This new approach or procedure for electing representatives, as proposed in Chapter II, is the foundation on which a new paradigm can be designed and built. If it does become possible to agree on this matter, everything else will also be within reach. This proposal is not for a world government and will not impede individual freedom, just the opposite. It will not only allow us to cooperate globally to solve the problems which threaten to overwhelm us and to ensure prosperity for all, it will also guarantee the continued existence of the essential constituents of statehood (including territorial integrity, national military, monetary and economic stability, appropriate infrastructure in the widest sense) and individual freedom in a more comprehensive and inclusive way than is possible now. To guarantee that any misuse of the proposed new institutions for all of mankind is ruled out, a constitution of humanity is suggested. Thoughts about a constitution of humanity are expressed in this and in the following chapters.
Based on the premise that it will be possible to agree on electing a World People’s Representation, questions about the relationships between the representatives of the people and the governments of the countries on both the global and the national level are considered. The pressing question of what a humanity, united by a World People’s Representation and operating on the principle of the rule of law, can do to ensure a future which is safe and prosperous for all is thrown open to discussion. The ideas put forward in Chapter III focus on these questions. Open questions about various fields of human activity are considered. These cover such topics as the economy and social wellbeing, security and peace (and how to overcome the threat of violence, war and suppression), laws and rights, our relationship with God, education, science and the relationship with the world we live in, health, care and family planning, and finally, how should the question of solving our global problems be approached.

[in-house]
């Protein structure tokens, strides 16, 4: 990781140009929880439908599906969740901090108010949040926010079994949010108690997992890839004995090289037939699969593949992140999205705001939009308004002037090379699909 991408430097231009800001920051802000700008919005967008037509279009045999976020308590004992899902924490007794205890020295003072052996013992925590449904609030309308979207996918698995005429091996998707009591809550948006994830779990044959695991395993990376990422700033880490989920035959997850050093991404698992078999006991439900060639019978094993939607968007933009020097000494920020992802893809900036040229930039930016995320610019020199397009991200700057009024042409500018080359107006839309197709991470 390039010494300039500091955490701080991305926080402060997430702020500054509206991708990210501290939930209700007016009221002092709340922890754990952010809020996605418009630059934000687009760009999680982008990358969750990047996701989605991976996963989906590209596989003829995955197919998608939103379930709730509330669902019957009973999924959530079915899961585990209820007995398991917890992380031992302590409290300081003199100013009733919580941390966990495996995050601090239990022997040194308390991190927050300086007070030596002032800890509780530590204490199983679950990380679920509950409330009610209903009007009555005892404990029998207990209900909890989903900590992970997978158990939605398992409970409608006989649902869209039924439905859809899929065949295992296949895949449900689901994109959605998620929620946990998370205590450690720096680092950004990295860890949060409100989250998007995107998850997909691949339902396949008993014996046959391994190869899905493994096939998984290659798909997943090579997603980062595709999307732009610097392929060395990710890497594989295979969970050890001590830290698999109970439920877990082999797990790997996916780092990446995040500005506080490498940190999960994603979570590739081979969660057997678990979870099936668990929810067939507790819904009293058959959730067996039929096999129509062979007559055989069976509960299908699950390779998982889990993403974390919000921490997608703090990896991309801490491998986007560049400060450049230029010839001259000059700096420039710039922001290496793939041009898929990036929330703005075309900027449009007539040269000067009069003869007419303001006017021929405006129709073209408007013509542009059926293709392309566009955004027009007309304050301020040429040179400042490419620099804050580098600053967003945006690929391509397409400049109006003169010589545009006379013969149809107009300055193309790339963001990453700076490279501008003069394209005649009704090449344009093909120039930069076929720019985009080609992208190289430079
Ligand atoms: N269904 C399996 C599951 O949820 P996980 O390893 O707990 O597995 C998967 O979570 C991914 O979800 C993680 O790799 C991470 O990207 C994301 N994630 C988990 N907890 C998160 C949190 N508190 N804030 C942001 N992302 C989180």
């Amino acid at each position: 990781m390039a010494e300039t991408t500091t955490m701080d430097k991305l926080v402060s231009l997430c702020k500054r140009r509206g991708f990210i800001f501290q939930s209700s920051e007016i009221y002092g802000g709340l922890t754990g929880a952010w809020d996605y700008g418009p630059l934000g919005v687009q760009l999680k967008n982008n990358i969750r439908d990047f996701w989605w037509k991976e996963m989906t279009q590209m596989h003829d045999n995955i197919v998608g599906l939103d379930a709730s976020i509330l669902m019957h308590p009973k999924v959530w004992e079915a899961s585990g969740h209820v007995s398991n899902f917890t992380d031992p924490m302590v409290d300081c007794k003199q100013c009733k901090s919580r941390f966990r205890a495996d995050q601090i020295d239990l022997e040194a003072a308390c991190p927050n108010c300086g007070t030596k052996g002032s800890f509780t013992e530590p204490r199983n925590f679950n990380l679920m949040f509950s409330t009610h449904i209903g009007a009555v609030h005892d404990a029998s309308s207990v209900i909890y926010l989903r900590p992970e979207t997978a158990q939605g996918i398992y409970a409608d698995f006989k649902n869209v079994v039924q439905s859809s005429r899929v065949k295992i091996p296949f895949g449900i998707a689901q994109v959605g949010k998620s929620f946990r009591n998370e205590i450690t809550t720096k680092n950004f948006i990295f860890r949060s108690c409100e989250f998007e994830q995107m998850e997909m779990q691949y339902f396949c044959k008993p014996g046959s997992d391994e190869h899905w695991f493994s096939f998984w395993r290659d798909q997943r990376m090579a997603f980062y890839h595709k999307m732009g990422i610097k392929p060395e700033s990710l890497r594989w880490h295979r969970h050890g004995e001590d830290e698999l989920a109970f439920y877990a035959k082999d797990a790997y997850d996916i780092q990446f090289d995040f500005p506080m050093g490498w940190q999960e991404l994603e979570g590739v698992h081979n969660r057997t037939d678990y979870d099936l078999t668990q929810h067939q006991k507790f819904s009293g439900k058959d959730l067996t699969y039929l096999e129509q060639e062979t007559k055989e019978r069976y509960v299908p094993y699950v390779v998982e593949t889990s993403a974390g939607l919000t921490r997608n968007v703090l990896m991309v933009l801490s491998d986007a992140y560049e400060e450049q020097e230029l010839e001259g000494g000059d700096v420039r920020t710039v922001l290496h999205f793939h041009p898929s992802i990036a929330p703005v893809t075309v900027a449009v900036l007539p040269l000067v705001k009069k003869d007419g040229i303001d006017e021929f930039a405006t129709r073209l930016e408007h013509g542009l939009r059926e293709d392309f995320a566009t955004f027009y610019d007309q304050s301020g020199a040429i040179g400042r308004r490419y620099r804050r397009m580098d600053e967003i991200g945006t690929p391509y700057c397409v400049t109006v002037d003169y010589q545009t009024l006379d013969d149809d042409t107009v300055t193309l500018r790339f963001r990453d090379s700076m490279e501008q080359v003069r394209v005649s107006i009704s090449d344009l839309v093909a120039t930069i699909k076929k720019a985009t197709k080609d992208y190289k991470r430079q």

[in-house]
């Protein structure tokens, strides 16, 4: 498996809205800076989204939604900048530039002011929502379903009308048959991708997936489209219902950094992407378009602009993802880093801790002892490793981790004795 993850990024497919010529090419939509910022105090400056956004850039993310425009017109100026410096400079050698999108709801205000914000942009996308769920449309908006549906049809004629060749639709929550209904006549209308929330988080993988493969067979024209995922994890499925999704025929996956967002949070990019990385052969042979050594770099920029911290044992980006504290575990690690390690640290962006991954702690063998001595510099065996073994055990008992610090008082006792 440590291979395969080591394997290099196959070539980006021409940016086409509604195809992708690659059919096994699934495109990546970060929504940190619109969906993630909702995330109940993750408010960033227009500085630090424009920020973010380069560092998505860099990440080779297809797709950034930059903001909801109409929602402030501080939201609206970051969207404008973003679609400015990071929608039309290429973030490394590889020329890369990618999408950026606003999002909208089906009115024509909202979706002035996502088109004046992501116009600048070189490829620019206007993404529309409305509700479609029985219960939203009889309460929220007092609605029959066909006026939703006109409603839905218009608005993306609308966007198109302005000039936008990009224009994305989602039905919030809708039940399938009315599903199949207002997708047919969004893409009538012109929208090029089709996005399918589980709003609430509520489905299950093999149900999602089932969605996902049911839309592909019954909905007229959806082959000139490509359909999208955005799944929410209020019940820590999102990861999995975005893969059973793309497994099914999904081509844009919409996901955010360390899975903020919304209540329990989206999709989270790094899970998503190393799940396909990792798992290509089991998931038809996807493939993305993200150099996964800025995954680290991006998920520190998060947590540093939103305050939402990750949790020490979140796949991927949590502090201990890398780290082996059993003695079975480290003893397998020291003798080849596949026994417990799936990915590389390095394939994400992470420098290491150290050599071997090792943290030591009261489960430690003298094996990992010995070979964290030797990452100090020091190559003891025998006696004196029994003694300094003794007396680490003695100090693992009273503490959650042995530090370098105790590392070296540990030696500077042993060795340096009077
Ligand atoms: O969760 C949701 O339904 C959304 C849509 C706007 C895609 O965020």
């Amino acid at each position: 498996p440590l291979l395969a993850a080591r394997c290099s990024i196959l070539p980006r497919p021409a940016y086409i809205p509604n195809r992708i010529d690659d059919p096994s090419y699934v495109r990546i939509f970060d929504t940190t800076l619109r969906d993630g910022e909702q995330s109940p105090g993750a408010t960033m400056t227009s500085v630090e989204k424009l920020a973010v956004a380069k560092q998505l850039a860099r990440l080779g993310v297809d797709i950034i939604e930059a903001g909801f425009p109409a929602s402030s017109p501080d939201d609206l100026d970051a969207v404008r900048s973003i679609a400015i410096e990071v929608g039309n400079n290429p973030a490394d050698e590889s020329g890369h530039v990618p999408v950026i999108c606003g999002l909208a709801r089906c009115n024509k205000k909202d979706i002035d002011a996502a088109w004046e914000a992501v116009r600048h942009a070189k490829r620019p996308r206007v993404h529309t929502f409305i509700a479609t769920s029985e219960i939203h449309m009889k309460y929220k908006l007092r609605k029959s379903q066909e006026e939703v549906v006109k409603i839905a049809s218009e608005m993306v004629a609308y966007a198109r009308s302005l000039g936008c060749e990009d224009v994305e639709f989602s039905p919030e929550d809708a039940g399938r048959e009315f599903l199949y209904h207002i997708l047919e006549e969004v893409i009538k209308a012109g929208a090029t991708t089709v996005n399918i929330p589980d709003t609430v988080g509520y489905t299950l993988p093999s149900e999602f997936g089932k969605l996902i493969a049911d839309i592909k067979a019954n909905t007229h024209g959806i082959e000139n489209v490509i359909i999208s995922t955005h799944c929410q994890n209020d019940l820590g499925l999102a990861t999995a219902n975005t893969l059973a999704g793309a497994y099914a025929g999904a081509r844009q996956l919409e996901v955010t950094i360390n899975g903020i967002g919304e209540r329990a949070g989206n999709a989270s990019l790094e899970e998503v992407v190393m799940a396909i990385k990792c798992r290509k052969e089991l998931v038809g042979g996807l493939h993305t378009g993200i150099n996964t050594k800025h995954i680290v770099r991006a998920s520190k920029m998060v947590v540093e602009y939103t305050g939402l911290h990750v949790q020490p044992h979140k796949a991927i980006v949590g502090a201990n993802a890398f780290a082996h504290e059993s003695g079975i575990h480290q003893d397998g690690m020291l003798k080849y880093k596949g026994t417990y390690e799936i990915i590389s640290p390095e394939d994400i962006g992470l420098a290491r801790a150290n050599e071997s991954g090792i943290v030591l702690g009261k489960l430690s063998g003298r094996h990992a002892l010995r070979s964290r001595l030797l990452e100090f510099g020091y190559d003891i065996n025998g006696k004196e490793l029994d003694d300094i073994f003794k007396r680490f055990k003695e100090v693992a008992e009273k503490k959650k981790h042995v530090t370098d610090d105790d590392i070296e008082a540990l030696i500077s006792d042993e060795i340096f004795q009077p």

A constitution of humanity should contain the constraints necessary to make sure that global institutions are never misused or abused; it should also allow the World People’s Representation (in agreement with the governments of the nation states) to take bold steps if this is crucial to our wellbeing. For example, in the field of economics, in one fell swoop, a new monetary order (which is urgently required anyway) and a new approach to estimating value could allow us to create truly stable foundations in various fields affecting economic wellbeing. This pertains to international financial relationships, state finances, individual incomes and more. It would, for example, allow the abolition of taxes on income or profit up to a certain level and it would permit the financial flexibility to fund the investments necessary to render our whole economy non-destructive to the biosphere without abandoning accounting responsibility and without the necessity of making somebody pay for it. The dividend of unity will allow for possibilities of which we can only dream at present.